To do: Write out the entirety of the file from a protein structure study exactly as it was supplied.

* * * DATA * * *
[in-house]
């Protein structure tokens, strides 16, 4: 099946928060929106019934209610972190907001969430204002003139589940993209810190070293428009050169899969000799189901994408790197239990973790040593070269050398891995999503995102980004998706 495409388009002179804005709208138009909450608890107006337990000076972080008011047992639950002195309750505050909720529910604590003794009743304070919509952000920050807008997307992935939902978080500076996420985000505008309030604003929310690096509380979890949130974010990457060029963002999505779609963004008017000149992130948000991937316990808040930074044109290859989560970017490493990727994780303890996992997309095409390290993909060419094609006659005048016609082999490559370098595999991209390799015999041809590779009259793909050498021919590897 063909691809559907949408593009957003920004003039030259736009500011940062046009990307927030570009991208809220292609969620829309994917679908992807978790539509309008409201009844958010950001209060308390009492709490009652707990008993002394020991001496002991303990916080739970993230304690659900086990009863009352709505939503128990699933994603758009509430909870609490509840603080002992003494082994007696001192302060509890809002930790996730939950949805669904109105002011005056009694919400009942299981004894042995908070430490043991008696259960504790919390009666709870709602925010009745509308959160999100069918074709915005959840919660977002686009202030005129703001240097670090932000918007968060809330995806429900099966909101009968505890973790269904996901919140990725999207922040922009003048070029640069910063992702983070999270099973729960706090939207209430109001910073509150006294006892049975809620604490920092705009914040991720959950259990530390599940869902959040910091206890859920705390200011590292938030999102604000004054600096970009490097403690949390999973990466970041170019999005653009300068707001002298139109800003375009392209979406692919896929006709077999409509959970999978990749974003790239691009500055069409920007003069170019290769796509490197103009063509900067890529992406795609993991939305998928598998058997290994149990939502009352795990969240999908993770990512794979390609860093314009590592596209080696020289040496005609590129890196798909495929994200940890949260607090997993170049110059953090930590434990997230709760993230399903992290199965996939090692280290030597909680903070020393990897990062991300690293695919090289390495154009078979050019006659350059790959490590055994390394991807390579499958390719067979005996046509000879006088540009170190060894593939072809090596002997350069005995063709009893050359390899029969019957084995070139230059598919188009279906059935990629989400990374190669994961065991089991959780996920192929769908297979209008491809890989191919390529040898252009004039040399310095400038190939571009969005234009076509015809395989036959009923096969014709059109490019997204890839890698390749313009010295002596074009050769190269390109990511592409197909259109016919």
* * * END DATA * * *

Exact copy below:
[in-house]
């Protein structure tokens, strides 16, 4: 099946928060929106019934209610972190907001969430204002003139589940993209810190070293428009050169899969000799189901994408790197239990973790040593070269050398891995999503995102980004998706 495409388009002179804005709208138009909450608890107006337990000076972080008011047992639950002195309750505050909720529910604590003794009743304070919509952000920050807008997307992935939902978080500076996420985000505008309030604003929310690096509380979890949130974010990457060029963002999505779609963004008017000149992130948000991937316990808040930074044109290859989560970017490493990727994780303890996992997309095409390290993909060419094609006659005048016609082999490559370098595999991209390799015999041809590779009259793909050498021919590897 063909691809559907949408593009957003920004003039030259736009500011940062046009990307927030570009991208809220292609969620829309994917679908992807978790539509309008409201009844958010950001209060308390009492709490009652707990008993002394020991001496002991303990916080739970993230304690659900086990009863009352709505939503128990699933994603758009509430909870609490509840603080002992003494082994007696001192302060509890809002930790996730939950949805669904109105002011005056009694919400009942299981004894042995908070430490043991008696259960504790919390009666709870709602925010009745509308959160999100069918074709915005959840919660977002686009202030005129703001240097670090932000918007968060809330995806429900099966909101009968505890973790269904996901919140990725999207922040922009003048070029640069910063992702983070999270099973729960706090939207209430109001910073509150006294006892049975809620604490920092705009914040991720959950259990530390599940869902959040910091206890859920705390200011590292938030999102604000004054600096970009490097403690949390999973990466970041170019999005653009300068707001002298139109800003375009392209979406692919896929006709077999409509959970999978990749974003790239691009500055069409920007003069170019290769796509490197103009063509900067890529992406795609993991939305998928598998058997290994149990939502009352795990969240999908993770990512794979390609860093314009590592596209080696020289040496005609590129890196798909495929994200940890949260607090997993170049110059953090930590434990997230709760993230399903992290199965996939090692280290030597909680903070020393990897990062991300690293695919090289390495154009078979050019006659350059790959490590055994390394991807390579499958390719067979005996046509000879006088540009170190060894593939072809090596002997350069005995063709009893050359390899029969019957084995070139230059598919188009279906059935990629989400990374190669994961065991089991959780996920192929769908297979209008491809890989191919390529040898252009004039040399310095400038190939571009969005234009076509015809395989036959009923096969014709059109490019997204890839890698390749313009010295002596074009050769190269390109990511592409197909259109016919």